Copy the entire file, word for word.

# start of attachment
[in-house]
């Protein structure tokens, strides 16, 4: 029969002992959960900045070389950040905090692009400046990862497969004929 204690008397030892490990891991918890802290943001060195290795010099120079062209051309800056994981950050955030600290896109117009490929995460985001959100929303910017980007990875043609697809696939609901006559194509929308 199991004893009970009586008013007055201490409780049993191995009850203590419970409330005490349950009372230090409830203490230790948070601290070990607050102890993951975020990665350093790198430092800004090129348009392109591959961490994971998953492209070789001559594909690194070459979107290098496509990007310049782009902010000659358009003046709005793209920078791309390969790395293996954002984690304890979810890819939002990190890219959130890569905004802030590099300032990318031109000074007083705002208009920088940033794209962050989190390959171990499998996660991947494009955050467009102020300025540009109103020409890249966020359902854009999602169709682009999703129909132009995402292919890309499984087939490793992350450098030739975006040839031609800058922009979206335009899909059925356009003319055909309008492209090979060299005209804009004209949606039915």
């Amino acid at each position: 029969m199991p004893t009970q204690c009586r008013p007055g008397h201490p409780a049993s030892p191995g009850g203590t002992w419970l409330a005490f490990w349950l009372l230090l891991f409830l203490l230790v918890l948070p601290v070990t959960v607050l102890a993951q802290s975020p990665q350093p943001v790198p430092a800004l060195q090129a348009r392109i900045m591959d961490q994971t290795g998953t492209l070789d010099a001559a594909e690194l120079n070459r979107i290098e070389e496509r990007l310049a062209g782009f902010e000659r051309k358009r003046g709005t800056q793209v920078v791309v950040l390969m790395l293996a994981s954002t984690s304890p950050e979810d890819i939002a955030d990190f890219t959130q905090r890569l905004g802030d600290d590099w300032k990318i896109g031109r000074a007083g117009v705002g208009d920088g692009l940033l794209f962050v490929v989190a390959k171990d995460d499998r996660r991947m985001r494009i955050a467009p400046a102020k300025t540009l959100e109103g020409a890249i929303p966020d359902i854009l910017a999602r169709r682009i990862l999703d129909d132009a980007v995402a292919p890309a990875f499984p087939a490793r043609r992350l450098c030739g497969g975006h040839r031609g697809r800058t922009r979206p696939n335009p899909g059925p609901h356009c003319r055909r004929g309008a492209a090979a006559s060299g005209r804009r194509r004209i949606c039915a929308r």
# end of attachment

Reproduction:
[in-house]
């Protein structure tokens, strides 16, 4: 029969002992959960900045070389950040905090692009400046990862497969004929 204690008397030892490990891991918890802290943001060195290795010099120079062209051309800056994981950050955030600290896109117009490929995460985001959100929303910017980007990875043609697809696939609901006559194509929308 199991004893009970009586008013007055201490409780049993191995009850203590419970409330005490349950009372230090409830203490230790948070601290070990607050102890993951975020990665350093790198430092800004090129348009392109591959961490994971998953492209070789001559594909690194070459979107290098496509990007310049782009902010000659358009003046709005793209920078791309390969790395293996954002984690304890979810890819939002990190890219959130890569905004802030590099300032990318031109000074007083705002208009920088940033794209962050989190390959171990499998996660991947494009955050467009102020300025540009109103020409890249966020359902854009999602169709682009999703129909132009995402292919890309499984087939490793992350450098030739975006040839031609800058922009979206335009899909059925356009003319055909309008492209090979060299005209804009004209949606039915």
């Amino acid at each position: 029969m199991p004893t009970q204690c009586r008013p007055g008397h201490p409780a049993s030892p191995g009850g203590t002992w419970l409330a005490f490990w349950l009372l230090l891991f409830l203490l230790v918890l948070p601290v070990t959960v607050l102890a993951q802290s975020p990665q350093p943001v790198p430092a800004l060195q090129a348009r392109i900045m591959d961490q994971t290795g998953t492209l070789d010099a001559a594909e690194l120079n070459r979107i290098e070389e496509r990007l310049a062209g782009f902010e000659r051309k358009r003046g709005t800056q793209v920078v791309v950040l390969m790395l293996a994981s954002t984690s304890p950050e979810d890819i939002a955030d990190f890219t959130q905090r890569l905004g802030d600290d590099w300032k990318i896109g031109r000074a007083g117009v705002g208009d920088g692009l940033l794209f962050v490929v989190a390959k171990d995460d499998r996660r991947m985001r494009i955050a467009p400046a102020k300025t540009l959100e109103g020409a890249i929303p966020d359902i854009l910017a999602r169709r682009i990862l999703d129909d132009a980007v995402a292919p890309a990875f499984p087939a490793r043609r992350l450098c030739g497969g975006h040839r031609g697809r800058t922009r979206p696939n335009p899909g059925p609901h356009c003319r055909r004929g309008a492209a090979a006559s060299g005209r804009r194509r004209i949606c039915a929308r």